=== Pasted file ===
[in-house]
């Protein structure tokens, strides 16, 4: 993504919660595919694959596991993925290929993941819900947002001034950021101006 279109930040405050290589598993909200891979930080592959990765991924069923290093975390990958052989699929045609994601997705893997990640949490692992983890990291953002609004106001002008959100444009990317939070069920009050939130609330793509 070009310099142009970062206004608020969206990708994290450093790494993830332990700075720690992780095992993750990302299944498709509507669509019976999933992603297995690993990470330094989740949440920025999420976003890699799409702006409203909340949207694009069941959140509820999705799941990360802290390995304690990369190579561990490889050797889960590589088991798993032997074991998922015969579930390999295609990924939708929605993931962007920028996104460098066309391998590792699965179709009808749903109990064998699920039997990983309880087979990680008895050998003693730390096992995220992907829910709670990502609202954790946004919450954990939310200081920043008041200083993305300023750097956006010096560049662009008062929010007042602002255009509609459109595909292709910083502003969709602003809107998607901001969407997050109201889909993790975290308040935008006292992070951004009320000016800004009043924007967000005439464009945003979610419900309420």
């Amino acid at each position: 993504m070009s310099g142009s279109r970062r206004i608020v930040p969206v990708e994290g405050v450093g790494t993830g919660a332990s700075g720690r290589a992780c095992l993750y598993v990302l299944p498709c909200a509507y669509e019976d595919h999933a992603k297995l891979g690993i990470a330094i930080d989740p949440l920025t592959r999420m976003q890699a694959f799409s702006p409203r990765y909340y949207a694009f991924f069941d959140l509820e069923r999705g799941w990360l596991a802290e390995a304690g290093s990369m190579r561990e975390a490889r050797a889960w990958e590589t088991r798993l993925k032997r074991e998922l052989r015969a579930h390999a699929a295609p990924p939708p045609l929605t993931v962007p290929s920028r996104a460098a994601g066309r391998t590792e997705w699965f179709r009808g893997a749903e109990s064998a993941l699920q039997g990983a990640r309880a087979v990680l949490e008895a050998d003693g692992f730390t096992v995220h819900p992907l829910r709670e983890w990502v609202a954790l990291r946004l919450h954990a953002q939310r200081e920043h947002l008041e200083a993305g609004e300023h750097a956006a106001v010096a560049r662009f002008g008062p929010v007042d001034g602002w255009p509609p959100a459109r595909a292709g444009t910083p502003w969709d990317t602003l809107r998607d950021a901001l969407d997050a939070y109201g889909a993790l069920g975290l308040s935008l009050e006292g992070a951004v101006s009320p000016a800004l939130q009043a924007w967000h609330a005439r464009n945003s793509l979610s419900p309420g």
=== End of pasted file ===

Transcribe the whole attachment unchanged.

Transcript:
[in-house]
């Protein structure tokens, strides 16, 4: 993504919660595919694959596991993925290929993941819900947002001034950021101006 279109930040405050290589598993909200891979930080592959990765991924069923290093975390990958052989699929045609994601997705893997990640949490692992983890990291953002609004106001002008959100444009990317939070069920009050939130609330793509 070009310099142009970062206004608020969206990708994290450093790494993830332990700075720690992780095992993750990302299944498709509507669509019976999933992603297995690993990470330094989740949440920025999420976003890699799409702006409203909340949207694009069941959140509820999705799941990360802290390995304690990369190579561990490889050797889960590589088991798993032997074991998922015969579930390999295609990924939708929605993931962007920028996104460098066309391998590792699965179709009808749903109990064998699920039997990983309880087979990680008895050998003693730390096992995220992907829910709670990502609202954790946004919450954990939310200081920043008041200083993305300023750097956006010096560049662009008062929010007042602002255009509609459109595909292709910083502003969709602003809107998607901001969407997050109201889909993790975290308040935008006292992070951004009320000016800004009043924007967000005439464009945003979610419900309420």
């Amino acid at each position: 993504m070009s310099g142009s279109r970062r206004i608020v930040p969206v990708e994290g405050v450093g790494t993830g919660a332990s700075g720690r290589a992780c095992l993750y598993v990302l299944p498709c909200a509507y669509e019976d595919h999933a992603k297995l891979g690993i990470a330094i930080d989740p949440l920025t592959r999420m976003q890699a694959f799409s702006p409203r990765y909340y949207a694009f991924f069941d959140l509820e069923r999705g799941w990360l596991a802290e390995a304690g290093s990369m190579r561990e975390a490889r050797a889960w990958e590589t088991r798993l993925k032997r074991e998922l052989r015969a579930h390999a699929a295609p990924p939708p045609l929605t993931v962007p290929s920028r996104a460098a994601g066309r391998t590792e997705w699965f179709r009808g893997a749903e109990s064998a993941l699920q039997g990983a990640r309880a087979v990680l949490e008895a050998d003693g692992f730390t096992v995220h819900p992907l829910r709670e983890w990502v609202a954790l990291r946004l919450h954990a953002q939310r200081e920043h947002l008041e200083a993305g609004e300023h750097a956006a106001v010096a560049r662009f002008g008062p929010v007042d001034g602002w255009p509609p959100a459109r595909a292709g444009t910083p502003w969709d990317t602003l809107r998607d950021a901001l969407d997050a939070y109201g889909a993790l069920g975290l308040s935008l009050e006292g992070a951004v101006s009320p000016a800004l939130q009043a924007w967000h609330a005439r464009n945003s793509l979610s419900p309420g």